Technological advancements have enabled quantification of processes within and around us. The information stored within our body converts into petabytes of data. Processing and learning from such data requires comprehensive computational programs and software systems. We developed software programs to systematically investigate the process of gene regulation in the human genome. Gene regulation is a complex process where several genomic elements control expression of a gene through recruiting many transcription factor (TF) proteins. The TFs recognize specific DNA sequences known as motifs. DNA mutations in regulatory elements and particularly in TF motifs may cause gene deregulation. Therefore, defining the landscape of regulatory elements and their roles in cancer and complex diseases is of major importance.

We developed an algorithm (tfNet) to identify regulatory elements based on transcription factor binding sites. tfNet identified nearly 144,000 regulatory elements in five human cell lines. Investigating the elements we identified TF interaction networks and enrichment of many GWAS SNPs. We also defined the regulatory landscape for other conditions and species. Next, we investigated the role of regulatory elements in cancer. Cancer is initiated and developed by genetic aberrations in the genome. Genetic changes that are present in a cancer genome are obtained through whole genome sequencing technologies. We analyzed somatic mutations that had been detected in 326 whole genomes of liver cancer patients. Our results indicated 907 candidate mutations affecting TF motifs. Genome wide alignment of the mutated motifs revealed a significant enrichment of mutations in a highly conserved position of the CTCF motif. Gene expression analysis exhibited disruption of topologically associated domains in the mutated samples. We also confirmed the mutational pattern in pancreatic, gastric and esophagus cancers. Finally, enrichment of cancer associated gene sets and pathways suggested great role of noncoding mutations in cancer.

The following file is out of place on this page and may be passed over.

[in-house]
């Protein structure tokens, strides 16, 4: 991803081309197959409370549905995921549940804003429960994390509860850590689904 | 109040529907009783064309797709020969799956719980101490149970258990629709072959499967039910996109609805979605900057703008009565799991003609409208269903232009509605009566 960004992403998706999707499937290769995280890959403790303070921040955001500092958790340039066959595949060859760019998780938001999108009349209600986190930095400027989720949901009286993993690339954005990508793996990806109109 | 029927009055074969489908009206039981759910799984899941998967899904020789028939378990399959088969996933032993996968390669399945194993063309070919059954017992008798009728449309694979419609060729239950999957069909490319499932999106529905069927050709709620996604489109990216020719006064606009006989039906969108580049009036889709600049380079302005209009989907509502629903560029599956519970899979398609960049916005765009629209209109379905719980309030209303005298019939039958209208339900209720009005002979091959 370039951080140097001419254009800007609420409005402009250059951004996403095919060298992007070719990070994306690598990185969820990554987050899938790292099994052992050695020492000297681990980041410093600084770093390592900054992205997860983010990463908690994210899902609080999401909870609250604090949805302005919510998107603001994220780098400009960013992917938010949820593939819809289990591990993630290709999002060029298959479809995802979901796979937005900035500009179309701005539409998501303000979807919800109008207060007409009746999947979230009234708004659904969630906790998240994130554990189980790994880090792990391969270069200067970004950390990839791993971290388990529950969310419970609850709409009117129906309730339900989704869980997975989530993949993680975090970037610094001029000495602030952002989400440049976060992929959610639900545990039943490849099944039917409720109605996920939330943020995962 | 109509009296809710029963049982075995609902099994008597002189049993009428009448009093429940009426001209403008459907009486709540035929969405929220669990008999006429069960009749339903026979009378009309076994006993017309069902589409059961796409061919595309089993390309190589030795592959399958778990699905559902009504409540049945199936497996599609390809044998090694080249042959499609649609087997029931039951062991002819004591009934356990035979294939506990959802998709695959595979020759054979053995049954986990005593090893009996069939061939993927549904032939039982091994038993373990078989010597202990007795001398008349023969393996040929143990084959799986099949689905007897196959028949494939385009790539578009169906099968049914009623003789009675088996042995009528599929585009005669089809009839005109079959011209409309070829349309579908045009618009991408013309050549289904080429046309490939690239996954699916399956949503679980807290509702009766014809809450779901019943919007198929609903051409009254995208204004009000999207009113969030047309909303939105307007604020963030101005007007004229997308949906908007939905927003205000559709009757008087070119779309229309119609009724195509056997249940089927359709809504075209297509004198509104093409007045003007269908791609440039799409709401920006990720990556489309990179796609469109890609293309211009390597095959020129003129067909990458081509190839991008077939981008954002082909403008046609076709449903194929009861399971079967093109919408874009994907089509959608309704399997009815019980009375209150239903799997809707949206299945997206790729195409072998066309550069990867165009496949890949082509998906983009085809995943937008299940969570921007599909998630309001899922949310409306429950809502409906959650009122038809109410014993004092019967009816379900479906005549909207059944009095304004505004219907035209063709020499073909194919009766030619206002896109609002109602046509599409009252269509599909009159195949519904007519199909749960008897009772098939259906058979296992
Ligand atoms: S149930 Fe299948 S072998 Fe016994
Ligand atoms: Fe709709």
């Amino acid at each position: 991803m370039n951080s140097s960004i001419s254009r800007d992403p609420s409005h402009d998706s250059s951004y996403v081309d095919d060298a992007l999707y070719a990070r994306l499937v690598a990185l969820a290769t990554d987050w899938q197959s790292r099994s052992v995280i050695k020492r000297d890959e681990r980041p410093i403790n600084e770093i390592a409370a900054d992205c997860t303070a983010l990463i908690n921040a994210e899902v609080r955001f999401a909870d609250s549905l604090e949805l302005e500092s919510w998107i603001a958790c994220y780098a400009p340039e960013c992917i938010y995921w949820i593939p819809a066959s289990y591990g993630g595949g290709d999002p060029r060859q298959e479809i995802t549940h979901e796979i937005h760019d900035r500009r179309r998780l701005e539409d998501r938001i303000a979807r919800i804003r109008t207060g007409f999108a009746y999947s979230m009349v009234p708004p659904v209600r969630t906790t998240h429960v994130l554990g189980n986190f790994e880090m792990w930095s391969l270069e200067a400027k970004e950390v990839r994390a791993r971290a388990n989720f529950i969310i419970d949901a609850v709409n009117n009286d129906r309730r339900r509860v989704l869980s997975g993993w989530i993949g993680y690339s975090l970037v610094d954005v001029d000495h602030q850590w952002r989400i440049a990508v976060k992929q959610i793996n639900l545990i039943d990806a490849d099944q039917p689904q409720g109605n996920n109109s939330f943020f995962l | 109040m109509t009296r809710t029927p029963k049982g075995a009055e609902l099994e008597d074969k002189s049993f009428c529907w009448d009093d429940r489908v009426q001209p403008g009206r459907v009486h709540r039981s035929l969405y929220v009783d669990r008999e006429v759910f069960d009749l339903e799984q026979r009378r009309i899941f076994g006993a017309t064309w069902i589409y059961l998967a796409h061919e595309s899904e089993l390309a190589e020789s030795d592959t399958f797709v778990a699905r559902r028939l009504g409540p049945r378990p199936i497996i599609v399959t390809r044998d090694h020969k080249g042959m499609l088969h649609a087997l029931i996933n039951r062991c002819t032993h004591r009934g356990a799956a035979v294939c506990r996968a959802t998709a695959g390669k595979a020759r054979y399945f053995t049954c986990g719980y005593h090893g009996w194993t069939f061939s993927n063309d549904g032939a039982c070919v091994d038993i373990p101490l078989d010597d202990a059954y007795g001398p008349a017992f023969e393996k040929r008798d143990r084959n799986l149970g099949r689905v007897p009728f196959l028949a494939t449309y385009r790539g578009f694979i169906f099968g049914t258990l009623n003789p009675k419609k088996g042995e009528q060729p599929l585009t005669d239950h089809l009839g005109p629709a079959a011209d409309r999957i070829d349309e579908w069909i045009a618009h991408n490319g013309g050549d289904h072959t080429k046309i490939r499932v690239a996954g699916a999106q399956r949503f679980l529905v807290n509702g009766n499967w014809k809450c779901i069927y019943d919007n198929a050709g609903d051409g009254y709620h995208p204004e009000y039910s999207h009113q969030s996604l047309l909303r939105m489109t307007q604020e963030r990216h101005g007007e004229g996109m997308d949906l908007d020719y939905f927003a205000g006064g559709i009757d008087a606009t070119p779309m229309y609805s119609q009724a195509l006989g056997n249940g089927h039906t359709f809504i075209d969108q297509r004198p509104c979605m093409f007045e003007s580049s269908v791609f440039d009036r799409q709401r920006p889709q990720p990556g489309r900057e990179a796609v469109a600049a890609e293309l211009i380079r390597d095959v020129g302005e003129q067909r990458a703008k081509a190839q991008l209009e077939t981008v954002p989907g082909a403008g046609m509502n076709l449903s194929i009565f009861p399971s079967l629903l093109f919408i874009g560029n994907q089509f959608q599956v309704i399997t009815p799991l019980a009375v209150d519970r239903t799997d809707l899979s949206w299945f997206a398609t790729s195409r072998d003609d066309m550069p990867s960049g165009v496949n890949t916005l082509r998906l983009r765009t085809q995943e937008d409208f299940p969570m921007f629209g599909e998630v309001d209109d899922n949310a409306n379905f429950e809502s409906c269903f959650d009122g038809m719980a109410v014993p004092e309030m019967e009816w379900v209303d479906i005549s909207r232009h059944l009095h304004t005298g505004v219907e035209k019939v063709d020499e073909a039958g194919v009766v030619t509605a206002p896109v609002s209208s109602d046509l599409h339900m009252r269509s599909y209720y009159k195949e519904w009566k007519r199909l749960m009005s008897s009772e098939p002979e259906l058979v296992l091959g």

To systematically analyze DNA mutations in TF motifs, we developed an online database system (funMotifs). Publicly available datasets were collected for thousands experiments. The datasets were integrated using a logistic regression model. Functionality annotations and scores for motifs of 519 TFs were derived. The database allows for identification of variants affecting functional motifs in a selected tissue type. Finally, a comprehensive analysis was performed to identify mutations overlapping functional TF motifs in 37 cancer types. Somatic mutations from a pan-cancer cohort of 2,515 cancer whole genomes were investigated. A significant enrichment of mutations in the CpG site of the CEBPB motif was identified. Overall, 10,806 mutated regulatory elements were identified including 406 highly recurrent ones. Genes associated to the mutated elements were highly enriched for cancer-related pathways. Our analyses provide further insights onto the role of regulatory elements and their impacts on cancer development.

Place, publisher, year, edition, pages
Uppsala: Acta Universitatis Upsaliensis, 2018. p. 54
Series
Digital Comprehensive Summaries of Uppsala Dissertations from the Faculty of Science and Technology, ISSN 1651-6214 ; 1627
Keywords
Regulatory elements, gene regulation, cancer, motif, integrative database, software solutions for cancer data
National Category
Bioinformatics (Computational Biology)
Research subject
Bioinformatics
Identifiers
urn:nbn:se:uu:diva-339937 (URN)978-91-513-0220-1 (ISBN)
Public defence
2018-03-14, A1:111a, BMC, Husargatan 3, 09:00 (English)
Opponent
Supervisors
Available from: 2018-02-21 Created: 2018-01-24 Last updated: 2018-03-07